The Shadow Home Secretary's bold stance on the refugee crisis and attacks on Corbynomics make her the left-winger's biggest threatby / September 4, 2015 / Leave a comment
This summer, like last, Yvette Cooper has spent much of her time on trains. Last year she was enjoying an inter-railing trip with her family across Europe. Now, she’s criss-crossing the country in a bid to give her campaign for the Labour leadership a final boost. While last year she paid homage to one of her favourite films, the Sound of Music, on a themed cycling tour around Salzburg (she reportedly went as far as creating costumes from curtains for the occasion), this year she has played a starring role in an election which has provided us with unexpected political thrills.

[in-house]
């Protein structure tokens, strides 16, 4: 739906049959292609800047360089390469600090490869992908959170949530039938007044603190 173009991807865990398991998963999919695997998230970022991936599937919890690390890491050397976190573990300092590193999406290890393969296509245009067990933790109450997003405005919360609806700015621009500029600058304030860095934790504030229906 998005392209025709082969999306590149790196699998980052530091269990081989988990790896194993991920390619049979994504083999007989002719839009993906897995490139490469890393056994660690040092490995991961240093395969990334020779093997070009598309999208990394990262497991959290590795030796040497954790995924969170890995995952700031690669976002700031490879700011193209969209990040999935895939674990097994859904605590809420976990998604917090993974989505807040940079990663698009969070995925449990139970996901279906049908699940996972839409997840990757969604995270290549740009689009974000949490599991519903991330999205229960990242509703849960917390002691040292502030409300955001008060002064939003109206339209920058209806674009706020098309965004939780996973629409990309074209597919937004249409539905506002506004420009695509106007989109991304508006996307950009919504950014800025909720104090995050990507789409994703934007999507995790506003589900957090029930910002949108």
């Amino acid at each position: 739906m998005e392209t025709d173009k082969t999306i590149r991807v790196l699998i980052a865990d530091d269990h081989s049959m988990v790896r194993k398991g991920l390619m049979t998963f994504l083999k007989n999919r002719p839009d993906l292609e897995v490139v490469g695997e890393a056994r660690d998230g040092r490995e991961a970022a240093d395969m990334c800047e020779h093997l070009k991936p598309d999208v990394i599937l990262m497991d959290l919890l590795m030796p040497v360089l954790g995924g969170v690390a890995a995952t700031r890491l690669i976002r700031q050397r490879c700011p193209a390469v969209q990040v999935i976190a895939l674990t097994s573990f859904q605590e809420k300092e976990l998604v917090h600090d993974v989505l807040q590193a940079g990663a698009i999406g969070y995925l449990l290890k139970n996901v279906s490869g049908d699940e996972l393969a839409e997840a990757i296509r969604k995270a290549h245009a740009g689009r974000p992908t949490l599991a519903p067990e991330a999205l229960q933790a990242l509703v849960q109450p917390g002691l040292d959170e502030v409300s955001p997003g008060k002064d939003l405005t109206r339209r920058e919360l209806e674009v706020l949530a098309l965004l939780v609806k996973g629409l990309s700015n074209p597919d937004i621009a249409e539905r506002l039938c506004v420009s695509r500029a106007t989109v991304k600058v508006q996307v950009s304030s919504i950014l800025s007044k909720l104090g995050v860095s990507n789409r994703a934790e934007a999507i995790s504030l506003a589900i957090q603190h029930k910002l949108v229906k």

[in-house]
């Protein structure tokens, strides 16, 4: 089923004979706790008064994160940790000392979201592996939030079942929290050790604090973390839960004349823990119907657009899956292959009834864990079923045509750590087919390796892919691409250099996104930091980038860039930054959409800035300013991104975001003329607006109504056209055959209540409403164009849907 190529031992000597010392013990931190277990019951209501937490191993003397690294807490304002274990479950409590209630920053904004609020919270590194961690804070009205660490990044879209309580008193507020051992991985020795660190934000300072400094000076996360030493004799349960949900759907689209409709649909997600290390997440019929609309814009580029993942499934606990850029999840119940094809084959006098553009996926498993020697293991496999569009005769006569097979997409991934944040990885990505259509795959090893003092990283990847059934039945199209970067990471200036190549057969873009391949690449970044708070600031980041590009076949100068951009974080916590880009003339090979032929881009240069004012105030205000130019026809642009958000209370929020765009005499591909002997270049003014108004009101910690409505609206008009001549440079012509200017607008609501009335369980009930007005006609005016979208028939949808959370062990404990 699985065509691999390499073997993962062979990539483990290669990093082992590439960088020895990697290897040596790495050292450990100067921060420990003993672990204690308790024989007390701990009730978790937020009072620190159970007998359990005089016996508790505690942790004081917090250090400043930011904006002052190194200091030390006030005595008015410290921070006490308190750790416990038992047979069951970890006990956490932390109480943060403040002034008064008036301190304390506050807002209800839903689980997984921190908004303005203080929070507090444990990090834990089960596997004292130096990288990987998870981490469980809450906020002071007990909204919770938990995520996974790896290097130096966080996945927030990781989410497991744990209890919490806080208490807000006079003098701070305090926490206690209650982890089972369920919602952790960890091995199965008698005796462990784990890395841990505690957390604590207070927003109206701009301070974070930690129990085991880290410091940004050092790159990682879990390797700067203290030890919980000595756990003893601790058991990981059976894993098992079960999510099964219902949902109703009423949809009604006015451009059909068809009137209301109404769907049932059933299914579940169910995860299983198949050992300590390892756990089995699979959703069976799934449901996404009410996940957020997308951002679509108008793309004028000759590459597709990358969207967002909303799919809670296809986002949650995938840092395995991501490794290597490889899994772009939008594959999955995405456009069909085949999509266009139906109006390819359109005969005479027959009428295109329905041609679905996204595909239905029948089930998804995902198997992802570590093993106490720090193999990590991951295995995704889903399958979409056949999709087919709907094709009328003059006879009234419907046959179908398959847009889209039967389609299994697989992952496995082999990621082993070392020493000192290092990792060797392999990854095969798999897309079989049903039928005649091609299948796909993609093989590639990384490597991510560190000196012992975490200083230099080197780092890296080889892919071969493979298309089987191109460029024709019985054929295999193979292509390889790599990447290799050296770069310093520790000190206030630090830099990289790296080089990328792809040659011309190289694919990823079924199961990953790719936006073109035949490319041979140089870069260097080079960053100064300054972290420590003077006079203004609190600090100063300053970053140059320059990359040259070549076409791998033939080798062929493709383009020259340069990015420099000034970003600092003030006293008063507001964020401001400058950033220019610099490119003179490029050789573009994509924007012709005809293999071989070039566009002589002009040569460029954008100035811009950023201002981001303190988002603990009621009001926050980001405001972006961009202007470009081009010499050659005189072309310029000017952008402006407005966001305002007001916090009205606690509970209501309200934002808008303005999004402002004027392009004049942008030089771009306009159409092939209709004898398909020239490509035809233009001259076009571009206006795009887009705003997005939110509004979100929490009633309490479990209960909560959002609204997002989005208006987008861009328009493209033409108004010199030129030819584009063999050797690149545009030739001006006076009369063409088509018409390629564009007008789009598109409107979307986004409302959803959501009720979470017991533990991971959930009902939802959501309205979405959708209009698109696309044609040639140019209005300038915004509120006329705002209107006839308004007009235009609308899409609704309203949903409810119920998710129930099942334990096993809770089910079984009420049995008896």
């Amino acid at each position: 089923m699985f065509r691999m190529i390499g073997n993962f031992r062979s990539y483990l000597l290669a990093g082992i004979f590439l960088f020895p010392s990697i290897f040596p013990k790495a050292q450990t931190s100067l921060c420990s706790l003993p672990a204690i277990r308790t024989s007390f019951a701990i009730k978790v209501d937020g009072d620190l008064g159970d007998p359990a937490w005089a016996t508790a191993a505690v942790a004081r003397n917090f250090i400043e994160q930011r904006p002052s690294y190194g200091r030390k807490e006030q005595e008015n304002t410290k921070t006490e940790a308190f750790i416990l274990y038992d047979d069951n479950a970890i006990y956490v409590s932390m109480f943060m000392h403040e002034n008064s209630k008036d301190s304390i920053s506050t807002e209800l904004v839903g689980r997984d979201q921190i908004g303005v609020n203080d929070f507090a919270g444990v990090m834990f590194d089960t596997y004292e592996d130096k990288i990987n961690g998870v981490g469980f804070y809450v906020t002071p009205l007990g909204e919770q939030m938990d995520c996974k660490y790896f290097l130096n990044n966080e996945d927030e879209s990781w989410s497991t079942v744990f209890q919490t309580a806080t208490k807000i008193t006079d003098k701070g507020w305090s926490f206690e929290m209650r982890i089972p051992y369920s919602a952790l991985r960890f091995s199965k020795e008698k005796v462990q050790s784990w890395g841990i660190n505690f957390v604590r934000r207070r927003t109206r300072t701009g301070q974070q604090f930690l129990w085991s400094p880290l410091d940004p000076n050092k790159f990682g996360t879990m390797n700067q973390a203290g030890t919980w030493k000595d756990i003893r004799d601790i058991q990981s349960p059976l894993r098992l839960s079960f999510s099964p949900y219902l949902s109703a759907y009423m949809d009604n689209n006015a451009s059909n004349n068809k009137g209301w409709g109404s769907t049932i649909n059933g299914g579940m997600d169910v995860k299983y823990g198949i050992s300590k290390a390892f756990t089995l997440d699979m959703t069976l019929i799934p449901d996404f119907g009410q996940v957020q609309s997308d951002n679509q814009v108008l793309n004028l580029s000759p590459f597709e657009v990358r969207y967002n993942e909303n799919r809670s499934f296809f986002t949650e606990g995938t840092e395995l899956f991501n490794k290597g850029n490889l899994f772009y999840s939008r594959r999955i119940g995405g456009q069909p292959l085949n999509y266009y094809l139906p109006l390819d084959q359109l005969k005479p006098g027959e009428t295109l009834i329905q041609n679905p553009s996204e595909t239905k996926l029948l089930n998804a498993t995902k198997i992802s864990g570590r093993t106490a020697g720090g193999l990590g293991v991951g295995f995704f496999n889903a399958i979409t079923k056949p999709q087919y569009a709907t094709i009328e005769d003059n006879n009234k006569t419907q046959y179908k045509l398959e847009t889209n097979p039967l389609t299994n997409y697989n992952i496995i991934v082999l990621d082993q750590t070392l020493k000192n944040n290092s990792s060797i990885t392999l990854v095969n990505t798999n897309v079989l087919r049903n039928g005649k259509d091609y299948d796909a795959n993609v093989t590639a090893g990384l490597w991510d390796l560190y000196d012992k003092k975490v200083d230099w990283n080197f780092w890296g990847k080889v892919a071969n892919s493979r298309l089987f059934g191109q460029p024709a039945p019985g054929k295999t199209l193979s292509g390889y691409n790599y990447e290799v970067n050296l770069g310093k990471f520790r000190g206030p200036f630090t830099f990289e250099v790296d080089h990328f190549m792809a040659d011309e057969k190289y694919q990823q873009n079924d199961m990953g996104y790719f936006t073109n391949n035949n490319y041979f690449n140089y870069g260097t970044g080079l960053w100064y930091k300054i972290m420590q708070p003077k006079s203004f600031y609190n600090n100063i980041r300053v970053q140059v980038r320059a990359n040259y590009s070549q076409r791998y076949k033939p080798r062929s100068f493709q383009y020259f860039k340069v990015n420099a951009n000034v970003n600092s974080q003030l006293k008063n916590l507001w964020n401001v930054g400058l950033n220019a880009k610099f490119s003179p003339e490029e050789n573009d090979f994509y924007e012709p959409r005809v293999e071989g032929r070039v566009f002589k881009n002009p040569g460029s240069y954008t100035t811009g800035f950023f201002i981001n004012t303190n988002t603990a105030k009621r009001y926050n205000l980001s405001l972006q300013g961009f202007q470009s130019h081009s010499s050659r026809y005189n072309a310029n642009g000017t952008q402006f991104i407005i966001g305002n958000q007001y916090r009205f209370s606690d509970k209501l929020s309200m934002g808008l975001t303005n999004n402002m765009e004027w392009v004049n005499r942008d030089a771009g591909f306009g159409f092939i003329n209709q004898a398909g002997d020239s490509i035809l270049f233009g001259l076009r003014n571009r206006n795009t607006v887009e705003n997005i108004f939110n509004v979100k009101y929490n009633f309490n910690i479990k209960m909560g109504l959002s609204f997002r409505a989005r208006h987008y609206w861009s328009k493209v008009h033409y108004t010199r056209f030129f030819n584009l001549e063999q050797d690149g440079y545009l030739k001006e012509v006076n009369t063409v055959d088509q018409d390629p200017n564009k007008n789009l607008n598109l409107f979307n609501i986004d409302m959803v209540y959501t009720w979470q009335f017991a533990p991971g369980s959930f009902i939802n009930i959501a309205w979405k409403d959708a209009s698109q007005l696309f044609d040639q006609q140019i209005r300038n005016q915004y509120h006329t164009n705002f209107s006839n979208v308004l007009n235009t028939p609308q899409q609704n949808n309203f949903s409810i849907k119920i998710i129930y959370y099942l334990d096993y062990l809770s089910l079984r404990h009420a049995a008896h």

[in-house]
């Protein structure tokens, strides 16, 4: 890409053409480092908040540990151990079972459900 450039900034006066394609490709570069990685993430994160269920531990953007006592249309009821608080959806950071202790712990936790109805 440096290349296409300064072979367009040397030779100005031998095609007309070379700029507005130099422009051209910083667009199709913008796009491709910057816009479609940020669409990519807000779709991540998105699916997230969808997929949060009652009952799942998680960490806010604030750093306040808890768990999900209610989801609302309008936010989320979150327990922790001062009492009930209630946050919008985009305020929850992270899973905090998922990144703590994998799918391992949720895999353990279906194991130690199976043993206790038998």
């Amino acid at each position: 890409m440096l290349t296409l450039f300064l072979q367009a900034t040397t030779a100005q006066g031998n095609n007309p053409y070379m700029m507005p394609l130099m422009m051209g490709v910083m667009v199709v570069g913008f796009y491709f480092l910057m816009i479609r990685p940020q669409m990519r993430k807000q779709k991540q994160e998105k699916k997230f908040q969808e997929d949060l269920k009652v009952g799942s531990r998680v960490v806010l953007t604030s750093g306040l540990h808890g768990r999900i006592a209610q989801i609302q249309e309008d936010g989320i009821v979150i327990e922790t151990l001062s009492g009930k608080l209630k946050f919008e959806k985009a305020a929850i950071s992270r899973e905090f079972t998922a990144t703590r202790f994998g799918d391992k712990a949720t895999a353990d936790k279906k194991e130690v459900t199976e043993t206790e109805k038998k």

After Labour’s shattering election defeat in May, the party has found itself in the grip of what some have described as an “existential crisis”. The presence of the unreconstructed left-winger Jeremy Corbyn in the leadership race might have inspired 168,753 new members and registered supporters to sign up to vote in the contest, but it has exacerbated the divisions between the centrists and the hard-left of the party, with the latter believing only a lurch to the left can save Labour from electoral oblivion. That is not a view shared by Cooper, who sits firmly in the Brownite camp alongside her husband, the former Shadow Chancellor Ed Balls. This faction believes in the need to achieve power to put principles into practice, a theme stressed by Gordon Brown during a speech on the leadership in late August. “The best way of realising our high ideals is to show that we have an alternative in government that is credible, that is radical and is electable,” he said.